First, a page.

Skip to main content

Tarsal Tunnel Syndrome Treatment Overview

Find the right care and learn about different treatments.
Reviewed by Buoy's medical team
Learn how we choose treatments

Care Plan


First steps to consider

  • Tarsal tunnel symptoms—like pain, numbness, tingling, swelling, and weakness in the foot—can often be treated at home.
  • Take OTC pain relievers and use ice to reduce swelling and inflammation.
  • Wear an ankle brace or sleeve for support.
See home treatments

When you may need a provider

  • Symptoms do not improve after 2–3 weeks of home treatment.
  • You develop severe pain or weakness (foot drop).
See care providers

Emergency Care

Arrow Icon.

Go to the ER if you have any of the following symptoms:

  • Your foot becomes pale and cold.
  • You have severe or sudden onset pain or weakness that makes you unable to walk or put weight on the leg.

The suppliers listed follow Buoy’s clinical guidelines, but listing the suppliers does not constitute a referral or recommendation by Buoy. When you click on the link and/or engage with these services Buoy will be compensated.

Stethoscope Inside Circle.


All treatments for tarsal tunnel syndrome
Info Icon.
Read more about tarsal tunnel syndrome care options

When to see a healthcare provider

Tarsal tunnel syndrome usually gets better with home treatments. You should see a healthcare provider if your symptoms don’t improve after 2–3 weeks of regular home treatment.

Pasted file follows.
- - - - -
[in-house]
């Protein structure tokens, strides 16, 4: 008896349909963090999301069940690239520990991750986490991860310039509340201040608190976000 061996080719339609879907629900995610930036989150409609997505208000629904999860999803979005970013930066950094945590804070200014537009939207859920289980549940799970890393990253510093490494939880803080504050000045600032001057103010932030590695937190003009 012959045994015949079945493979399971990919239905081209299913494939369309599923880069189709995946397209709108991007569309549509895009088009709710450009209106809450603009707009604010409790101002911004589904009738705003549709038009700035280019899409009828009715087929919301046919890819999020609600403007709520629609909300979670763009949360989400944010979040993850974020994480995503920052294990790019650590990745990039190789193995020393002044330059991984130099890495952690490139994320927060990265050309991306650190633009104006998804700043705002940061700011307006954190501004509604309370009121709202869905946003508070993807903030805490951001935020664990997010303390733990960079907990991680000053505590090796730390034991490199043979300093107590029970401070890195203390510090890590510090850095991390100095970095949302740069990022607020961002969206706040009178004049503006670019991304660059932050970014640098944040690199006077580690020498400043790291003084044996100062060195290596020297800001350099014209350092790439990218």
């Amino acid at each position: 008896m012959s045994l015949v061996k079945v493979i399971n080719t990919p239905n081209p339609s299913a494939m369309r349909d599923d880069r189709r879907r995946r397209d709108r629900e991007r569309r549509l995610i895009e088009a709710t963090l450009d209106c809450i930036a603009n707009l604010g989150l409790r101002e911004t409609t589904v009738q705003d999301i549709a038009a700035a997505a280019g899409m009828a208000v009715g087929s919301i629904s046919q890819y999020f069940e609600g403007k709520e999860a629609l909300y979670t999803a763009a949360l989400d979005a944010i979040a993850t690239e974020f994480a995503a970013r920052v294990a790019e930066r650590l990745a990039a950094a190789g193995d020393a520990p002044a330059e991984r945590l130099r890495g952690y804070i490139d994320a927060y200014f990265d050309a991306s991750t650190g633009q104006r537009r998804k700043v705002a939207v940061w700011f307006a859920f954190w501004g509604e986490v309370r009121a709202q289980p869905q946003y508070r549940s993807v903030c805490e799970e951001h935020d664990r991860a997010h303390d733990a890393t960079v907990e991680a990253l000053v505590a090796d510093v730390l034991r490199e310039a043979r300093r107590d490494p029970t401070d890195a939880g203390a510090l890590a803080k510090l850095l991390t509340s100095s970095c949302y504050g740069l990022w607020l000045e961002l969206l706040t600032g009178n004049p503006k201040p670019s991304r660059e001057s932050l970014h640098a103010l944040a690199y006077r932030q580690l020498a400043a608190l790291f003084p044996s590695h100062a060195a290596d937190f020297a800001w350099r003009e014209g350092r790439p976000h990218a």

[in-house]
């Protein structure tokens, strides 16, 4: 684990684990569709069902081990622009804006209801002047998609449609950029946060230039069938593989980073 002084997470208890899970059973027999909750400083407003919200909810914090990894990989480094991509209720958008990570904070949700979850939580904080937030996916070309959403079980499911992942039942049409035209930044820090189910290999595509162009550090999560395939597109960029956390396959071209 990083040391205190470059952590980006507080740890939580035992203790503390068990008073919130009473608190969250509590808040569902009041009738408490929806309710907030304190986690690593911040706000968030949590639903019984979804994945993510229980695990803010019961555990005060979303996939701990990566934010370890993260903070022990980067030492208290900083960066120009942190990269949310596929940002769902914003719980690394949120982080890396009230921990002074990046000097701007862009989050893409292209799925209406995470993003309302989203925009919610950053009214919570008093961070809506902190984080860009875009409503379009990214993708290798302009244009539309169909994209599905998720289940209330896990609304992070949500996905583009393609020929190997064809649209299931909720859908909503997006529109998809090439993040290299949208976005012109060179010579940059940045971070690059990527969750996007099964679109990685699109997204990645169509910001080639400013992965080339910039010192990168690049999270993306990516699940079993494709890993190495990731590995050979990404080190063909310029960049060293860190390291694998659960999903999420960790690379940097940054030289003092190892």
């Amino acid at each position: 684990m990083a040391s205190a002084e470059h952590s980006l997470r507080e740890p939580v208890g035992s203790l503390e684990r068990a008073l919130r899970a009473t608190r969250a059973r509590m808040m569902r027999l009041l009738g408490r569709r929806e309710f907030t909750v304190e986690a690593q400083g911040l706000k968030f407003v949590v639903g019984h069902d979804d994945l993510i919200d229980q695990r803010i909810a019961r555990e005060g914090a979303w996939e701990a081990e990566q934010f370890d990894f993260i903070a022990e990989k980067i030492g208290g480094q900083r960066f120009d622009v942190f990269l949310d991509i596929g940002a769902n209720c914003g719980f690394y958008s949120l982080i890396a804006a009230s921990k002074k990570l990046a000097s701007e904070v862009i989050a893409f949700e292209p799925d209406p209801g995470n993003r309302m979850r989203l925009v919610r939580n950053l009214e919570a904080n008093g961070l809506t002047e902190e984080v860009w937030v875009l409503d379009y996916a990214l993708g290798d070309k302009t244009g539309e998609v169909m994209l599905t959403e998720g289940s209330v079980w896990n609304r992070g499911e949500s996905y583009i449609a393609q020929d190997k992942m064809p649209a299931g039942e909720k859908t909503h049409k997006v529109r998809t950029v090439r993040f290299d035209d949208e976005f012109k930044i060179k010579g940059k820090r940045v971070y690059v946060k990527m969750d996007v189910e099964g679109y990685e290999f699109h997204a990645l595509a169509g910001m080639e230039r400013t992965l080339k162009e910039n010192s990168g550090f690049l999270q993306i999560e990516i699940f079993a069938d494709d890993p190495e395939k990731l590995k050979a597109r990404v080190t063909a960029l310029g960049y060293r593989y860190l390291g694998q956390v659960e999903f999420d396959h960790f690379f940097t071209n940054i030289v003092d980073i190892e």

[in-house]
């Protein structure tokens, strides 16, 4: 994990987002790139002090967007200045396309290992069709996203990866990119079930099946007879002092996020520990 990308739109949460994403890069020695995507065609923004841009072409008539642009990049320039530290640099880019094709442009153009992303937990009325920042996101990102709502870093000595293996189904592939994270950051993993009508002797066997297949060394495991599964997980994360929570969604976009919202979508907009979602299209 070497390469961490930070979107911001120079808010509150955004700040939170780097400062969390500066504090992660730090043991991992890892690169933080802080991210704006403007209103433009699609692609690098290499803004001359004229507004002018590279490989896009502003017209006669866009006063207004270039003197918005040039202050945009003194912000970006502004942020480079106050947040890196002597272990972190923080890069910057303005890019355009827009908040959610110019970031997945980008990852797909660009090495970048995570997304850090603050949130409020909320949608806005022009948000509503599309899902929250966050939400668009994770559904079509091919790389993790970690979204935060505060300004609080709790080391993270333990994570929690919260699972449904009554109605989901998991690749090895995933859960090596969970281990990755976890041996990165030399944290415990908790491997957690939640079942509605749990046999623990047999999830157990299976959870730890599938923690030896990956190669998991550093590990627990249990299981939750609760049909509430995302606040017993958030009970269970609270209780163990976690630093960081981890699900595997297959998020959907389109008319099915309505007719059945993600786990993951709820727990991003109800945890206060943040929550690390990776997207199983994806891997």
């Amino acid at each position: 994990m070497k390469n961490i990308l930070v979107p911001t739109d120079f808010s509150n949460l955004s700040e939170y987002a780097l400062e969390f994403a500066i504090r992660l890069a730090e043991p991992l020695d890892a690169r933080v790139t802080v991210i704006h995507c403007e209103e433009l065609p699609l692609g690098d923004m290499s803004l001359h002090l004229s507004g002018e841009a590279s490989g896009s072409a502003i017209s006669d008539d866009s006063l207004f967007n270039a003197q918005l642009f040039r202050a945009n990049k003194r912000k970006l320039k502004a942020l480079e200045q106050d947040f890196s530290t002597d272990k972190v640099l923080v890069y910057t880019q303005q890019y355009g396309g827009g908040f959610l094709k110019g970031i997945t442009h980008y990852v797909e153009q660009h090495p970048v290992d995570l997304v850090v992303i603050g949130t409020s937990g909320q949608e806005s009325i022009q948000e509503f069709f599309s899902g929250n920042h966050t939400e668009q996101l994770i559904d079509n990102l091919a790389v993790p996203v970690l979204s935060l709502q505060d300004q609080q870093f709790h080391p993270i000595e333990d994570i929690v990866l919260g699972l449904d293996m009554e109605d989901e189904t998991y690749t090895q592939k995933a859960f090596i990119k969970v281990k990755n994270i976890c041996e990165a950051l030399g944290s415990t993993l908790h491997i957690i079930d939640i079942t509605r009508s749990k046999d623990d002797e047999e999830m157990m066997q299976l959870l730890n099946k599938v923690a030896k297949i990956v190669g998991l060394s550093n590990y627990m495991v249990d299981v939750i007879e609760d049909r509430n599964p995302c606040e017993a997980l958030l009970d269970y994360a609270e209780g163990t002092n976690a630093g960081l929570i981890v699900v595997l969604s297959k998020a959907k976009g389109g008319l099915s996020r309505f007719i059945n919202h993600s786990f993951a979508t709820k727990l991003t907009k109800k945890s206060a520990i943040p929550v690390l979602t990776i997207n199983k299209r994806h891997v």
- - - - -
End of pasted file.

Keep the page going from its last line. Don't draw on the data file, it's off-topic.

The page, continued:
Over time, tarsal tunnel symptoms can lead to increasing pain, numbness, tingling, and weakness in the foot and ankle. If left untreated, the muscles in the foot may start shrinking (atrophy).

Tarsal tunnel syndrome has similar symptoms to other foot and ankle conditions like arthritis, tendinitis, plantar fasciitis, and some nerve conditions. Numbness or tingling in the foot along with worsening weakness and pain can be signs of another condition. So it’s important to see a healthcare provider if your symptoms worsen or you aren’t sure you have tarsal tunnel syndrome.

Getting diagnosed

Tarsal tunnel syndrome can be difficult to diagnose in some cases. If treatments aren’t helping, your doctor may recommend getting X-rays or an MRI. In some cases, a special nerve test called an EMG may be ordered to check the nerves in your foot and ankle.

What to expect from your doctor visit

For mild to moderate cases, your provider may recommend physical therapy, prescription anti-inflammatory drugs (NSAIDs), and a short period of immobilization in a cast or walking boot. If you don’t notice an improvement after 6–8 weeks of trying these treatments, your provider may suggest a cortisone injection to reduce inflammation.

In rare cases, surgery to release pressure on the nerves and tendons at the ankle (tarsal tunnel release) may be recommended.

Prescription medications for tarsal tunnel syndrome

  • Meloxicam (Mobic)
  • Nabumetone (Relafen)
  • Celecoxib (Celebrex)
  • Diclofenac (Voltaren)
  • Naproxen (Naprosyn)
  • Gabapentin (Neurontin)
  • Pregabalin (Lyrica)

Types of tarsal tunnel syndrome providers

  • A primary care provider can treat mild to moderate symptoms.
  • An orthopedist is a musculoskeletal specialist who can do additional testing and may be able to provide steroid injections or surgery.
  • A podiatrist is a foot specialist who can help diagnose and treat symptoms.
Showing results for
Meet Buoy's physicians and clinicians
Every treatment shown on this site is evaluated by our medical team and must pass Buoy's clinical review.
Learn how we choose treatments
FAQ Icon.


Frequently asked questions